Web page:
Jesus had said: “Call no man father,” yet it wasn’t long before the “disciple Jesus loved” wrote to fathers. (1 John 2:13)
What’s wrong with this picture? Assuming that the Same Spirit inspired both communications, there must be something beneath the surface that we need to better understand. (Perhaps it turns out to be “above the surface.”)
They both must be understood by the Spirit, and cannot be properly understood in the flesh. John was clearly writing to fathers in The Spirit, because they “knew Him that is from the beginning.”
Let’s take a look at John’s context:
“I write unto you, fathers, because ye have known him that is from the beginning. I write unto you, young men, because ye have overcome the wicked one. I write unto you, little children, because ye have known the Father.”
Clearly, all those to whom John is writing know the Father on some level. “Father” is a word that has meaning only in the context of relationship, and it derives more from having children than it does from having a father. So these are fathers in a spiritual sense, and in a spiritual relational context. That is, these are those who have spiritual children in some way or other.
So then, what could Jesus possibly have meant when he said “Call no man father”? My own understanding of this has had a great deal of help from two sources: (#1) the way life is. (i.e. The way God does old creation life which foreshadows the way He does the more abundant life that Jesus came to bring us) and then, (#2) is in one of Paul’s prayers:
“For this cause I bow my knees to the Father of our Lord Jesus Christ, Of whom all paternity in heaven and earth is named: That he would grant you, according to the riches of his glory, to be strengthened by his Spirit with might unto the inward man: That Christ may dwell by faith in your hearts: that, being rooted and founded in charity, You may be able to comprehend, with all the saints, what is the breadth and length and height and depth, To know also the charity of Christ, which surpasseth all knowledge: that you may be filled unto all the fullness of God.” – Ephesians 3:14-19
I have chosen the Douay Version here because it puts the focus where it belongs. It more accurately translates the original, which is most often translated “family,” but is more accurately translated “fatherhood.” For today’s readers, that communicates a little better, than “paternity.” That said, I’ll put it in my understanding of its plain meaning:
“For this reason I kneel before the Father, from whom every fatherhood in heaven and on earth derives its name.”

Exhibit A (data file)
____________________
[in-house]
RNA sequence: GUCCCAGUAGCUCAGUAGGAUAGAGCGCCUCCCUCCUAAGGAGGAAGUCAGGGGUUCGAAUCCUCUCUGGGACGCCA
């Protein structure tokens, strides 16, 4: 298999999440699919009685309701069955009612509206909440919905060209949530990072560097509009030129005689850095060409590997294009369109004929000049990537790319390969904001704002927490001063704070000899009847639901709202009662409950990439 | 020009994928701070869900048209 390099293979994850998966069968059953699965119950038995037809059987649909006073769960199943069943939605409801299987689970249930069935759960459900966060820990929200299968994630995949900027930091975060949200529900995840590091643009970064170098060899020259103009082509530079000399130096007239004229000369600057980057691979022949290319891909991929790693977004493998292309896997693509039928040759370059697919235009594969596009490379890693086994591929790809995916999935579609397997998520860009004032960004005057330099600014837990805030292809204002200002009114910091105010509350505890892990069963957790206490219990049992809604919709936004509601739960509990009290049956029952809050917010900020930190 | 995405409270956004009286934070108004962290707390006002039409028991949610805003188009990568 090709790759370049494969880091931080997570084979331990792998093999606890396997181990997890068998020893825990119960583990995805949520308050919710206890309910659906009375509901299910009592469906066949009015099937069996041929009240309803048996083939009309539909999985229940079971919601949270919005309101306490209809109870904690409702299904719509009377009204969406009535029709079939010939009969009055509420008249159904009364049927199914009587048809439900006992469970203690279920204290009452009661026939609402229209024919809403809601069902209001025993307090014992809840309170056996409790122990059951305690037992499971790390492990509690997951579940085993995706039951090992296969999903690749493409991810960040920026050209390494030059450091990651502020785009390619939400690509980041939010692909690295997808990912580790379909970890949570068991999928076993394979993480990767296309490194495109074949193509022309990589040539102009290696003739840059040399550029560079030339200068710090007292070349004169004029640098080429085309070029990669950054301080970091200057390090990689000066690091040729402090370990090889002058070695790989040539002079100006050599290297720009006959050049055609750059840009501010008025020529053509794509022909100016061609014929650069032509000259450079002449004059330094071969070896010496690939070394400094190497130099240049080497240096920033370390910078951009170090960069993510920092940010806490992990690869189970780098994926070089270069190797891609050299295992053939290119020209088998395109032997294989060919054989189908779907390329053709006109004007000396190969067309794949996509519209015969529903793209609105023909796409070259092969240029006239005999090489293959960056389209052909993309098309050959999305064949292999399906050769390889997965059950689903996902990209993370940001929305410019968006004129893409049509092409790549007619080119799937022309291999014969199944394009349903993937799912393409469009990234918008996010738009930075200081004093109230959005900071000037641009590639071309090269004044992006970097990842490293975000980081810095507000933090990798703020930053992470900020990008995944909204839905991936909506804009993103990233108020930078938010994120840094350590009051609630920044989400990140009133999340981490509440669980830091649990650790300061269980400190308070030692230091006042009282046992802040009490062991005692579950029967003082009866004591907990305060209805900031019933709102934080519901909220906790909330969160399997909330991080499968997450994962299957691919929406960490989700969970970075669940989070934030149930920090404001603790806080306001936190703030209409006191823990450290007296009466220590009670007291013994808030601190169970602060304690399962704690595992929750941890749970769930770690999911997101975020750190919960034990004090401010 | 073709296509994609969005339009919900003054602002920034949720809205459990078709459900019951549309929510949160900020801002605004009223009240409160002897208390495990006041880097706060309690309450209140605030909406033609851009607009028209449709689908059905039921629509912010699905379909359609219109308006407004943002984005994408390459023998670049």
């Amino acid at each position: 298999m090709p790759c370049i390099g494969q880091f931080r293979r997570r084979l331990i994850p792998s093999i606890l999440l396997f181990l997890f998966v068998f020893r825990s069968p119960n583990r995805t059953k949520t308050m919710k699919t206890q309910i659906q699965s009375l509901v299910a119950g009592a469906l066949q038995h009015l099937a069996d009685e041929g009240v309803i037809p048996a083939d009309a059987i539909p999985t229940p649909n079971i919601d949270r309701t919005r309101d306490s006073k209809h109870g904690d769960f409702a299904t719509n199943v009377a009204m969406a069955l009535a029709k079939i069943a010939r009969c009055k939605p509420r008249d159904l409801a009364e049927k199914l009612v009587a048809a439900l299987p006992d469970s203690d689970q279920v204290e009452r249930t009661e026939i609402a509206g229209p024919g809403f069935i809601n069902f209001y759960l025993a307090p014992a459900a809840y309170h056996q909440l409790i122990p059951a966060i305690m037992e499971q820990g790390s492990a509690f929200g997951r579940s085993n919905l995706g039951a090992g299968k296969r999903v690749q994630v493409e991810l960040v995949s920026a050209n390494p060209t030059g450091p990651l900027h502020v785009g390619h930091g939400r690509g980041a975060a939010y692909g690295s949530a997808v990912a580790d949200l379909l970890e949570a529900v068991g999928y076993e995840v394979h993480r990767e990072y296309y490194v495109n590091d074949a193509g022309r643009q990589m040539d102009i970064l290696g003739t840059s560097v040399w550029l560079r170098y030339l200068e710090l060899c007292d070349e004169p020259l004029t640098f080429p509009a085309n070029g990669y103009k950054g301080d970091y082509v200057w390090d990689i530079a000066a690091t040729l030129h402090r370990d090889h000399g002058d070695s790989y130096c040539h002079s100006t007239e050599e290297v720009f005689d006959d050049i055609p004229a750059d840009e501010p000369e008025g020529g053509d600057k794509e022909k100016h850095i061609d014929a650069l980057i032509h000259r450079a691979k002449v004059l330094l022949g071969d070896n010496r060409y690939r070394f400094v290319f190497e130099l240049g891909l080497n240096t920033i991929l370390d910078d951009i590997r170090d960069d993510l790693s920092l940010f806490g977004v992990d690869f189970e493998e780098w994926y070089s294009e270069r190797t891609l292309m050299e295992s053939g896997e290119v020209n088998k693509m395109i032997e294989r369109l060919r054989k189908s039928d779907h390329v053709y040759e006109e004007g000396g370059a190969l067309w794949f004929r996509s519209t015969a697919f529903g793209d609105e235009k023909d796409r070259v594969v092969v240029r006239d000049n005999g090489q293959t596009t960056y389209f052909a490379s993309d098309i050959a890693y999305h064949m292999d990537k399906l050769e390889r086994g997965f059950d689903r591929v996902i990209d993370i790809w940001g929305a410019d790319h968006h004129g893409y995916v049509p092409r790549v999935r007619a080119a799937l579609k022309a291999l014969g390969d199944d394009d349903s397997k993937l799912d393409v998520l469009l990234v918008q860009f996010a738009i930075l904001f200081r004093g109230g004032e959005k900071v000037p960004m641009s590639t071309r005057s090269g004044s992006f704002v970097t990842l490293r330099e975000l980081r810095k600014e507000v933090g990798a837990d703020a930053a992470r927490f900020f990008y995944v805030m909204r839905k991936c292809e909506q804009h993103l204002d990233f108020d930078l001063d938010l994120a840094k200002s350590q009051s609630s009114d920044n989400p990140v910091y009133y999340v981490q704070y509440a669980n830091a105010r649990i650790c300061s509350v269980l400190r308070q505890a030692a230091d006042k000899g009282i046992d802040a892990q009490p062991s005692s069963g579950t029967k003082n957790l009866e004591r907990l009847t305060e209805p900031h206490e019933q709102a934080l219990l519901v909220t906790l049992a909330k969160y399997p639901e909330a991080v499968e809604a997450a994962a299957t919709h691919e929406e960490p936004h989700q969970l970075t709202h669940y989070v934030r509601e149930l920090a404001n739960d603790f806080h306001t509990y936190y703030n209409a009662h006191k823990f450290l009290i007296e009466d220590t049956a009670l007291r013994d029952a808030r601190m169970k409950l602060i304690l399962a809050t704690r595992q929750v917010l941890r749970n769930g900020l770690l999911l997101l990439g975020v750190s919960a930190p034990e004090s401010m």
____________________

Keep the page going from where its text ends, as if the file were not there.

In heaven we all have one Father. Down here in the “hoods” we have multiple fatherhoods, they get their meaning from our Father which art it in Heaven. These “fatherhoods” are not only recognized in heaven, but are sanctioned by our defining Heavenly Father.
Here is another piece of evidence of the legitimacy of fatherhoods, even spiritual fatherhoods here on earth, albeit in the spirit:
“See, I will send you the prophet Elijah before that great and dreadful day of the LORD comes. He will turn the hearts of the fathers to their children, and the hearts of the children to their fathers; or else I will come and strike the land with a curse.” Malachi 4:5, 6
This was never meant to be God’s “plan b” for earthly fathers. No, this was meant to be the beginning of whole new fatherhoods. This was God’s promise of putting in place in the new creation what had been lost to the old creation. Here is the primary focus of its fulfillment: “And again, ‘I will put my trust in him.’ And again he says, ‘Here am I, and the children God has given me.” Hebrews 2:13
It gets better: “Here am I, and the children the LORD has given me. We are signs and symbols in Israel from the LORD Almighty, who dwells on Mount Zion.” Isaiah 8:18 (In other words, this is another one of those “this is thats.”)
This was not only fulfilled in Jesus, but it continues to be fulfilled in us who believe – this is our inheritance in The Lord. What Jesus wanted to be clear about is that this was not about earthly fathers, but about our heavenly father hooded in earthly fathers, and legitimate only so long as it was rooted in and reflecting God the father – many hoods – one Father. Jesus didn’t want us taken in by religious pretenders to fatherhood.
In this light and Spirit we can identify and honor God the Father in His earthly representatives. This has mostly to do with our need for a second or even third witness to our heavenly validation in Christ.
At 73 my Spiritual fathers have all gone on to be with the Lord, their validating work done in my own spiritual life. Soon I will be joining them. (I’m already living in Biblical over time, which is to say, beyond “threescore years and ten.”) Meanwhile the validating witness goes on in my own life for those that God has given me in Himself. We are for signs and symbols – in short we are witnesses.
By Jay Ferris, First posted April, 2012